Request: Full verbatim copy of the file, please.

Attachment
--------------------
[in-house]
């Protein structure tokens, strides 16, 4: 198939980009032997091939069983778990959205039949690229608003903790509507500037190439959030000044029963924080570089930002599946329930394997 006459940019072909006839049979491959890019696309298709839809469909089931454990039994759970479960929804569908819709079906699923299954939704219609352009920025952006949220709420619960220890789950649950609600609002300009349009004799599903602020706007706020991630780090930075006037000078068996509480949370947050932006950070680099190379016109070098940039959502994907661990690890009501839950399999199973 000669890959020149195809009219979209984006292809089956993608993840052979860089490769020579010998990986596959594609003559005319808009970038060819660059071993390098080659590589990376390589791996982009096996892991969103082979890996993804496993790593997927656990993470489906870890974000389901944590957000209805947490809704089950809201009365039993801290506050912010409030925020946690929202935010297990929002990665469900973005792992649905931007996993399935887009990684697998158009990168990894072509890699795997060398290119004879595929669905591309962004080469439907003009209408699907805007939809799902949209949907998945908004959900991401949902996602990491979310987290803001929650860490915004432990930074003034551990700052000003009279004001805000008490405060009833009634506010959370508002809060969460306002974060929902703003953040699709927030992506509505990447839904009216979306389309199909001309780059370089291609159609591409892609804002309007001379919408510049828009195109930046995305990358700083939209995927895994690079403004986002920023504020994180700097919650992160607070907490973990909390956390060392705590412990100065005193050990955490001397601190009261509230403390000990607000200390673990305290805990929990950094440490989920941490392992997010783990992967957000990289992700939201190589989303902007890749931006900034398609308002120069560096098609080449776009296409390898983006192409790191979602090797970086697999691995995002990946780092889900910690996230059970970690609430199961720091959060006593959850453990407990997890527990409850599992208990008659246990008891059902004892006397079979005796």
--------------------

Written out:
[in-house]
């Protein structure tokens, strides 16, 4: 198939980009032997091939069983778990959205039949690229608003903790509507500037190439959030000044029963924080570089930002599946329930394997 006459940019072909006839049979491959890019696309298709839809469909089931454990039994759970479960929804569908819709079906699923299954939704219609352009920025952006949220709420619960220890789950649950609600609002300009349009004799599903602020706007706020991630780090930075006037000078068996509480949370947050932006950070680099190379016109070098940039959502994907661990690890009501839950399999199973 000669890959020149195809009219979209984006292809089956993608993840052979860089490769020579010998990986596959594609003559005319808009970038060819660059071993390098080659590589990376390589791996982009096996892991969103082979890996993804496993790593997927656990993470489906870890974000389901944590957000209805947490809704089950809201009365039993801290506050912010409030925020946690929202935010297990929002990665469900973005792992649905931007996993399935887009990684697998158009990168990894072509890699795997060398290119004879595929669905591309962004080469439907003009209408699907805007939809799902949209949907998945908004959900991401949902996602990491979310987290803001929650860490915004432990930074003034551990700052000003009279004001805000008490405060009833009634506010959370508002809060969460306002974060929902703003953040699709927030992506509505990447839904009216979306389309199909001309780059370089291609159609591409892609804002309007001379919408510049828009195109930046995305990358700083939209995927895994690079403004986002920023504020994180700097919650992160607070907490973990909390956390060392705590412990100065005193050990955490001397601190009261509230403390000990607000200390673990305290805990929990950094440490989920941490392992997010783990992967957000990289992700939201190589989303902007890749931006900034398609308002120069560096098609080449776009296409390898983006192409790191979602090797970086697999691995995002990946780092889900910690996230059970970690609430199961720091959060006593959850453990407990997890527990409850599992208990008659246990008891059902004892006397079979005796």